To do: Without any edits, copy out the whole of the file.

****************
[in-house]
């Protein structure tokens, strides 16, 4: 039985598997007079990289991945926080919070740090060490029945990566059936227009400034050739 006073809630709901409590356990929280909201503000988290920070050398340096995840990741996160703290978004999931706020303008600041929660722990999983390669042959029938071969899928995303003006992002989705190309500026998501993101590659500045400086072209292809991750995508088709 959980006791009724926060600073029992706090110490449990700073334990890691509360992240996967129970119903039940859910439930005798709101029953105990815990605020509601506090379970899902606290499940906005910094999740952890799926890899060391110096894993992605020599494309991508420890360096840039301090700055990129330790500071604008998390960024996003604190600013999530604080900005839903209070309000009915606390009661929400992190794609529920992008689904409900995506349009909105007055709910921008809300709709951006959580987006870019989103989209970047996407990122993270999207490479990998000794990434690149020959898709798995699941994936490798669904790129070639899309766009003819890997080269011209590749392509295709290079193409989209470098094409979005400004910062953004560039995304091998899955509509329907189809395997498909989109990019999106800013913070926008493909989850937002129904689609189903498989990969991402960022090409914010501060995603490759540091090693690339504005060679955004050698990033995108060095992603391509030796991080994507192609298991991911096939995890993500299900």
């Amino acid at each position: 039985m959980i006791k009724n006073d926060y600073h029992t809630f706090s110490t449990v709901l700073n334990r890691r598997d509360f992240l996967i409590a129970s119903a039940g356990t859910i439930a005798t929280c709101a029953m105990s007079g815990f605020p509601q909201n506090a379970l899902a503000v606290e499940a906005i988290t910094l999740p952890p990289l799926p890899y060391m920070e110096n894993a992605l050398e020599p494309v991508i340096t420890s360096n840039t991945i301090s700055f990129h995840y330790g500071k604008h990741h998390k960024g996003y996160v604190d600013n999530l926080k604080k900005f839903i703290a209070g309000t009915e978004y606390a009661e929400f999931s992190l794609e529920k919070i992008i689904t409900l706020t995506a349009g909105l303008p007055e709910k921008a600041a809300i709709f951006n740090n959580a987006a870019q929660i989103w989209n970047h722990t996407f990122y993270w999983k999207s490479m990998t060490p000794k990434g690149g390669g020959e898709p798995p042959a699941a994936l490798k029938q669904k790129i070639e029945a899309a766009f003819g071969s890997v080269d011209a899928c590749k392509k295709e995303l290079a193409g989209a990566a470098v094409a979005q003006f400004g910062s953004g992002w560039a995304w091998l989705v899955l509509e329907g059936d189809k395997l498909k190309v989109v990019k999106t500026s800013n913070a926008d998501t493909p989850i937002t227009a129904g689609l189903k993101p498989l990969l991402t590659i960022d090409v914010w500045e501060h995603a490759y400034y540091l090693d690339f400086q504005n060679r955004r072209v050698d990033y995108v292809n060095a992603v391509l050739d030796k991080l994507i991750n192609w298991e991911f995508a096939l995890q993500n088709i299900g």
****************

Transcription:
[in-house]
């Protein structure tokens, strides 16, 4: 039985598997007079990289991945926080919070740090060490029945990566059936227009400034050739 006073809630709901409590356990929280909201503000988290920070050398340096995840990741996160703290978004999931706020303008600041929660722990999983390669042959029938071969899928995303003006992002989705190309500026998501993101590659500045400086072209292809991750995508088709 959980006791009724926060600073029992706090110490449990700073334990890691509360992240996967129970119903039940859910439930005798709101029953105990815990605020509601506090379970899902606290499940906005910094999740952890799926890899060391110096894993992605020599494309991508420890360096840039301090700055990129330790500071604008998390960024996003604190600013999530604080900005839903209070309000009915606390009661929400992190794609529920992008689904409900995506349009909105007055709910921008809300709709951006959580987006870019989103989209970047996407990122993270999207490479990998000794990434690149020959898709798995699941994936490798669904790129070639899309766009003819890997080269011209590749392509295709290079193409989209470098094409979005400004910062953004560039995304091998899955509509329907189809395997498909989109990019999106800013913070926008493909989850937002129904689609189903498989990969991402960022090409914010501060995603490759540091090693690339504005060679955004050698990033995108060095992603391509030796991080994507192609298991991911096939995890993500299900």
């Amino acid at each position: 039985m959980i006791k009724n006073d926060y600073h029992t809630f706090s110490t449990v709901l700073n334990r890691r598997d509360f992240l996967i409590a129970s119903a039940g356990t859910i439930a005798t929280c709101a029953m105990s007079g815990f605020p509601q909201n506090a379970l899902a503000v606290e499940a906005i988290t910094l999740p952890p990289l799926p890899y060391m920070e110096n894993a992605l050398e020599p494309v991508i340096t420890s360096n840039t991945i301090s700055f990129h995840y330790g500071k604008h990741h998390k960024g996003y996160v604190d600013n999530l926080k604080k900005f839903i703290a209070g309000t009915e978004y606390a009661e929400f999931s992190l794609e529920k919070i992008i689904t409900l706020t995506a349009g909105l303008p007055e709910k921008a600041a809300i709709f951006n740090n959580a987006a870019q929660i989103w989209n970047h722990t996407f990122y993270w999983k999207s490479m990998t060490p000794k990434g690149g390669g020959e898709p798995p042959a699941a994936l490798k029938q669904k790129i070639e029945a899309a766009f003819g071969s890997v080269d011209a899928c590749k392509k295709e995303l290079a193409g989209a990566a470098v094409a979005q003006f400004g910062s953004g992002w560039a995304w091998l989705v899955l509509e329907g059936d189809k395997l498909k190309v989109v990019k999106t500026s800013n913070a926008d998501t493909p989850i937002t227009a129904g689609l189903k993101p498989l990969l991402t590659i960022d090409v914010w500045e501060h995603a490759y400034y540091l090693d690339f400086q504005n060679r955004r072209v050698d990033y995108v292809n060095a992603v391509l050739d030796k991080l994507i991750n192609w298991e991911f995508a096939l995890q993500n088709i299900g």